I am not a single voice crying in the wilderness. The chief trading standards officer of my county council, Mr. J. H. Potts, has been in touch with me. In his letter of yesterday, he says In my 25 years experience"— in trading standards— I have to say that the majority of itinerant traders operating 'rostrum' sales of general goods (rather than the specialist suppliers e.g. textiles pottery, paintings etc or who allow consumers to browse and self select goods) generate high numbers of consumer complaints and often mislead customers into buying shoddy goods at high prices. The Mock Auctions Act 1961 is totally ineffective". I know that that is true. Mr. Potts says that, although the Act controls "free" gifts, restricted bidding and "reduced" bids, they are easily evaded by fast-talking salesman. How true that is. Like me, Mr. Potts wants, at the very least, the introduction of national legislation, and at best, the licensing of all one-day sellers. He reminds me that licensing already operates in the credit industry and for street traders, for example. It must be the right way forward to require one-day wonders to trade fairly.

I hope that I have made it clear that one-day sales are an absolute scourge and that the people responsible for them are loathsome because they target among the poorest people in our communities. I request that the issue not be put to one side as something trivial, but that the concerns of so many people be responded to and that action be taken.

12.47 pm
The Minister for Competition and Consumer Affairs (Mr. John M. Taylor)

I certainly do not think that one-day sales are trivial. I congratulate the hon. Member for Pendle (Mr. Prentice) on raising the matter again. I have listened to his speech with great interest and I am glad to have the opportunity to set out the Government's views.

A one-day sale is, as the name suggests, a sale held on only one day, although the term is often applied to more permanent sales that use similar sales techniques. Generally, the sales are held in public halls, hotels and other such local venues, which are hired for the purpose. Attention is usually drawn to the events by extensive local advertising, which will often take the form of leaflets delivered door to door, although advertisements also frequently placed in local newspapers.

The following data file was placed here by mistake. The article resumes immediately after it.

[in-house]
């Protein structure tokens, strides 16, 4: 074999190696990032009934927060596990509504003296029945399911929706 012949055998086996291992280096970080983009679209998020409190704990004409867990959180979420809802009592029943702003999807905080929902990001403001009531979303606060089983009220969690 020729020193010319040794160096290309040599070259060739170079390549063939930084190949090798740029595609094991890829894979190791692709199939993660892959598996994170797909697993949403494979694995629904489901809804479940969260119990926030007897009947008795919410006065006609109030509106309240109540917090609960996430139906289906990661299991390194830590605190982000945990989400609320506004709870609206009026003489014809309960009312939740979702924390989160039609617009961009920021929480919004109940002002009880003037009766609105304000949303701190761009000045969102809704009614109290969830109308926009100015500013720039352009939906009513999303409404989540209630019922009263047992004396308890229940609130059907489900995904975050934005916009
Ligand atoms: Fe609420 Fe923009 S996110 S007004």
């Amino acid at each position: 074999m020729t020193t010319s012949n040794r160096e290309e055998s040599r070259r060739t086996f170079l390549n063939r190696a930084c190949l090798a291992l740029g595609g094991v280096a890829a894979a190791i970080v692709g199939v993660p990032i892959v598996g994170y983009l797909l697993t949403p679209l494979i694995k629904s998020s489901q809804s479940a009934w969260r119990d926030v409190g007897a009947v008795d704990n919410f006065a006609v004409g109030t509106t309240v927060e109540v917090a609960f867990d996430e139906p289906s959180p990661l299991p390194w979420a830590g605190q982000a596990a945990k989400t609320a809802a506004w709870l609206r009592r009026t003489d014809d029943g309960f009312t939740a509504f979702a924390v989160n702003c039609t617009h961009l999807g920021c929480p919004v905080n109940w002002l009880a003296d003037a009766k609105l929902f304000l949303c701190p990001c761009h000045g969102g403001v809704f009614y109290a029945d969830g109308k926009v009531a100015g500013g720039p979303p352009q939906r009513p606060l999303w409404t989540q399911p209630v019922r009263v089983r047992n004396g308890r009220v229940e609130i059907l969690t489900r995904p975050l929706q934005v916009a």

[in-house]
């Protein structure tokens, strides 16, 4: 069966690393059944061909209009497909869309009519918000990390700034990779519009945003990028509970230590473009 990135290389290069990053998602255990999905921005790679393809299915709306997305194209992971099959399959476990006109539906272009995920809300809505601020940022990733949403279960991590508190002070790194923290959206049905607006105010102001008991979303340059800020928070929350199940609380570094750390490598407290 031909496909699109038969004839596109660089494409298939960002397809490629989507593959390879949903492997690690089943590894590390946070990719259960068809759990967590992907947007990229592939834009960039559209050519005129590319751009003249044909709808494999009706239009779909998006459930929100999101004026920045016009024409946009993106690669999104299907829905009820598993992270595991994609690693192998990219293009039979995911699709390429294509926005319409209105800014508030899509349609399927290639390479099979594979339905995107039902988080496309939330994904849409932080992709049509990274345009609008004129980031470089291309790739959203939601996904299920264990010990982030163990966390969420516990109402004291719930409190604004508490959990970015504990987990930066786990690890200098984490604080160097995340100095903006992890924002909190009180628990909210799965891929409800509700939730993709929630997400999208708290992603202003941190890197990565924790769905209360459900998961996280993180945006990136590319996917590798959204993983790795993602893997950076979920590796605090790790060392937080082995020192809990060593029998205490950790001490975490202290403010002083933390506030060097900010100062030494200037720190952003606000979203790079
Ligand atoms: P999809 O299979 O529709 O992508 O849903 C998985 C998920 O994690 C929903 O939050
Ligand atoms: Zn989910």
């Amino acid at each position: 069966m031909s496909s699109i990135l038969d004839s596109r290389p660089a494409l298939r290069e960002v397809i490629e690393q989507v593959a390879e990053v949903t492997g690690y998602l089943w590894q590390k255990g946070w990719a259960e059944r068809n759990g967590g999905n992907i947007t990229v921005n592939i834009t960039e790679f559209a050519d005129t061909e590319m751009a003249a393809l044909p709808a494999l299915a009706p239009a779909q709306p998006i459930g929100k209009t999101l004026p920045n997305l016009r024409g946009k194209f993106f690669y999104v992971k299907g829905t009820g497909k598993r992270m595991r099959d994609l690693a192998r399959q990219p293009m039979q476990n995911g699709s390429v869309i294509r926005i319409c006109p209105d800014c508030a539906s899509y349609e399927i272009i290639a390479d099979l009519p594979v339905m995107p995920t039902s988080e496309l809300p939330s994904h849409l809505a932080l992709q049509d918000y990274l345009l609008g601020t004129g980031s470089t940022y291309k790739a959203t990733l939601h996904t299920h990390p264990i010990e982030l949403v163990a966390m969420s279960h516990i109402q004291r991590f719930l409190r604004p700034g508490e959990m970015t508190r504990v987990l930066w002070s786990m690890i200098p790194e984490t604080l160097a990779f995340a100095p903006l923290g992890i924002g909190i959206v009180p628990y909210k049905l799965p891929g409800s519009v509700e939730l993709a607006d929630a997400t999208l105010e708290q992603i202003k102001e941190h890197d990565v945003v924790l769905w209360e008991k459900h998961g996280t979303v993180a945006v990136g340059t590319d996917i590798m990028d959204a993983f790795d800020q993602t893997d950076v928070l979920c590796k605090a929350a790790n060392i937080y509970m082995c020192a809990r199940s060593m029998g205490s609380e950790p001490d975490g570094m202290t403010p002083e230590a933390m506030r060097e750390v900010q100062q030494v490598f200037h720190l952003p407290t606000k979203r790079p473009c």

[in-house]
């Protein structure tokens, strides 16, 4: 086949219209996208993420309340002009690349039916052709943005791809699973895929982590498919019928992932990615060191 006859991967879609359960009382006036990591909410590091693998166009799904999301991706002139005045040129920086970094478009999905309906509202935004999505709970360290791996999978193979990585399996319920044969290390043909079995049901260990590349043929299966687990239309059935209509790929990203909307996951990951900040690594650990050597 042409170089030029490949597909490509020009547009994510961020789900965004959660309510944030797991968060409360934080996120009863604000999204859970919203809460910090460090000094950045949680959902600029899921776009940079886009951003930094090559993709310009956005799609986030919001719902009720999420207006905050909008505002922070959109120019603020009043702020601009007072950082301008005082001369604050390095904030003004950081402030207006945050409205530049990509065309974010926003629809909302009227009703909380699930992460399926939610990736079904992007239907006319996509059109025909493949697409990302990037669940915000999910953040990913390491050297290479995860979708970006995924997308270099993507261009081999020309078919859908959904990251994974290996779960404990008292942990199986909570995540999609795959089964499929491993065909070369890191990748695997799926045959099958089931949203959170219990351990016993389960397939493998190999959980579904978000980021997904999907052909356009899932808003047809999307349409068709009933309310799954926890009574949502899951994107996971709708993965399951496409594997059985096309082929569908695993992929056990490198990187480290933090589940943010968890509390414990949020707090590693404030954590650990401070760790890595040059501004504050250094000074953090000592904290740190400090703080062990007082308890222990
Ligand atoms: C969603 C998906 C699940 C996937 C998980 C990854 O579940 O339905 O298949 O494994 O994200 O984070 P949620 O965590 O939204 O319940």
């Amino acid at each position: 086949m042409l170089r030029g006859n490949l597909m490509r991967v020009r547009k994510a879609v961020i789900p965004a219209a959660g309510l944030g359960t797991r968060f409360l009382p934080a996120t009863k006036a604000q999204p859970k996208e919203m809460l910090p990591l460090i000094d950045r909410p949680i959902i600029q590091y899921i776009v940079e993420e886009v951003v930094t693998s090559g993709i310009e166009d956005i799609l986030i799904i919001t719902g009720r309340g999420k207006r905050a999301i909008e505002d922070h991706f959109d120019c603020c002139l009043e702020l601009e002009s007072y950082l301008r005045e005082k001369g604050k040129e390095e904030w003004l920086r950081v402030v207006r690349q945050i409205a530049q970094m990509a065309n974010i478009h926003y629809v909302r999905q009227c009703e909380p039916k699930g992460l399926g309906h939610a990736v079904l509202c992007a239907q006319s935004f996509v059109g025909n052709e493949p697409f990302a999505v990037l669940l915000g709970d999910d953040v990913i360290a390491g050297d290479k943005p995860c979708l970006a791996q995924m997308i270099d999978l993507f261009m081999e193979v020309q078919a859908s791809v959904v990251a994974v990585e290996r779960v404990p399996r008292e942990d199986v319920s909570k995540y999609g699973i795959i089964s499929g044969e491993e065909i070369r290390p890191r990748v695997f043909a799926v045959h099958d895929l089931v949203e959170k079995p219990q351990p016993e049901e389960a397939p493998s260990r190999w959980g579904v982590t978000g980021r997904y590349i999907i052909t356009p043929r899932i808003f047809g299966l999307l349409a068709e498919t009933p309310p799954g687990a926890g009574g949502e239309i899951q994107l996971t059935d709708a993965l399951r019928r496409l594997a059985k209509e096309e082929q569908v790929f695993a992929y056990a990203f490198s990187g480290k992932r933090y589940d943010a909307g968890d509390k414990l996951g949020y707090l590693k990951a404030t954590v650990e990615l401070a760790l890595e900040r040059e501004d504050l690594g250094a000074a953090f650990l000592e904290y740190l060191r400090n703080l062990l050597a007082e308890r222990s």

To make such events attractive, most offer fantastic bargains of some sort. Various reasons are given for the ability to offer such bargains. It may be claimed, for example, that the event is a warehouse clearance, or that the goods are stock clearance lines or bankrupt stock.

One-day sales need not, of course, be in any way fraudulent. Some traders offer genuine bargains to the public in this way. Unfortunately, in the past 18 months or so in particular, there have been an increasing number of complaints about one-day sales involving operators who are less scrupulous about the selling methods that they adopt. I am aware that feelings can run high as a result of the way in which many sales are conducted. The practices employed by operators are many and varied.

Essentially, the salesman—who generally conducts the sale from a rostrum like an auctioneer—spends a long time convincing customers of the bargains on offer. A few genuine bargains are usually distributed, although it is alleged that they are often passed to accomplices of the organiser. The salesman builds the atmosphere to a pitch at which customers are persuaded to purchase lots, often consisting of unspecified items, in the belief that they will receive some of the valuable items they were shown or told about earlier. What they receive is generally worth a fraction of what they pay—as was the case with the hon. Gentleman's constituent—and are not the goods that tempted them in the first place.